Lives of the Most Eminent Painters,
Sculptors, and Architects
Leonardo undertook to execute, for Francesco del Giocondo, the portrait of Monna Lisa, his wife; and after toiling over it for four years, he left it unfinished; and the work is now in the collection of King Francis of France, at Fontainebleau. In his head, whoever wished to see how closely art could imitate nature, was able to comprehend it with ease; for in it were counterfeited all the minutenesses that with subtlety are able to be painted, seeing that the eyes had that luster and watery sheen which are always seen in life, and around them were all those rosy and pearly tings, as well as the lashes, which cannot be represented without the greatest subtlety. The eyebrows, through his having shown the manner in which the hairs spring from the flesh, here more close and here more scanty, and curve according to the pores of the skin, could not be more natural. The nose, with its beautiful nostrils, rosy and tender, appeared to be alive. The mouth, with its opening, and with its ends united by the red of the lips to the flesh tints of the face, seemed, in truth, to be not colors but flesh In the pit of the throat, if one gazed upon it intently, could be seen the beating of the pulse. And, indeed, it may be said that it was painted in such a manner as to make every valiant craftsman, be he who he may, tremble and lose heart. He made use, also, of this device: Monna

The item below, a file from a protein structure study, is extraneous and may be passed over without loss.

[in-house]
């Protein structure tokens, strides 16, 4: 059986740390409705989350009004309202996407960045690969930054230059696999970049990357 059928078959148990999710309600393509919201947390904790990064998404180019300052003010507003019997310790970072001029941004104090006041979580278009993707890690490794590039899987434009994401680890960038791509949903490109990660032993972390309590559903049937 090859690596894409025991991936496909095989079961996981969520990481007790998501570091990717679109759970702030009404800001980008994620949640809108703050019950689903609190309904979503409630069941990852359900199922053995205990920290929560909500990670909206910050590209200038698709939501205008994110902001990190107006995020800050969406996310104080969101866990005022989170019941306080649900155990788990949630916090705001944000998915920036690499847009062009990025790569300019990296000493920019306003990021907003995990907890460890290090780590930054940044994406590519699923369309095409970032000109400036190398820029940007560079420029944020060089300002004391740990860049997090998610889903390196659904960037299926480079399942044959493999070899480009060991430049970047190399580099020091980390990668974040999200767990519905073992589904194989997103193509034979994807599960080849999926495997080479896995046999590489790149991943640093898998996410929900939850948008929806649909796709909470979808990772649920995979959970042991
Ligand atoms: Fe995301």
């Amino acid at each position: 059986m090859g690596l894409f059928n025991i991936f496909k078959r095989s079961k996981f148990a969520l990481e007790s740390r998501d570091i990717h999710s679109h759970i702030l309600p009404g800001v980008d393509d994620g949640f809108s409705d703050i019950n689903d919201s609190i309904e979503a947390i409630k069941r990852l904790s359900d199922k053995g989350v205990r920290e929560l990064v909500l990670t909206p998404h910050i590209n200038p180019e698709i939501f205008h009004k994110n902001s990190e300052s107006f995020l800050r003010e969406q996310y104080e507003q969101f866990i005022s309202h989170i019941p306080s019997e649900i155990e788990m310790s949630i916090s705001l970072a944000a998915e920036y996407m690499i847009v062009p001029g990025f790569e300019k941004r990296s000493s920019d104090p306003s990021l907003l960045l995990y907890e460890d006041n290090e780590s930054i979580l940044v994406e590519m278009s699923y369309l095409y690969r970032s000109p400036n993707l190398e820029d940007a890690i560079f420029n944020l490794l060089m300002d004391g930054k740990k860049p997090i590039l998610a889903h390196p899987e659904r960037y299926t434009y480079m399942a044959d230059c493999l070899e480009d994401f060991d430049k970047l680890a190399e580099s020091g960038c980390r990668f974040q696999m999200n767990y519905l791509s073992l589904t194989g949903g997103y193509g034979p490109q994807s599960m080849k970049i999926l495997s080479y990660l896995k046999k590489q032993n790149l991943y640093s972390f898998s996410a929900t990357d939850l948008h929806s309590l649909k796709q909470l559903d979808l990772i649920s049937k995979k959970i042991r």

Lisa being very beautiful, he always employed, while he was painting her portrait, persons to play or sing, and jesters, who might make her remain merry, in order to take away that melancholy which painters are often wont to give to the portraits that they paint. And in this work of Leonardo’s there was a smile sop leasing, that it was a thing more divine than human to behold; and it was held to be something marvelous, since the reality was not more alive.
From Lives of the Most Eminent Painters,
Sculptors, and Architects by Giorgio Vasari, 1550
Abridged from the translation by
Gaston DuC. DeVere
Giorgio Vasari (1511-1574) was an Italian painter of the Florentine school, as well as a writer and architect. He was the author of Lives of the Most Eminent Italian Architects, Painters, Sculptors (1550).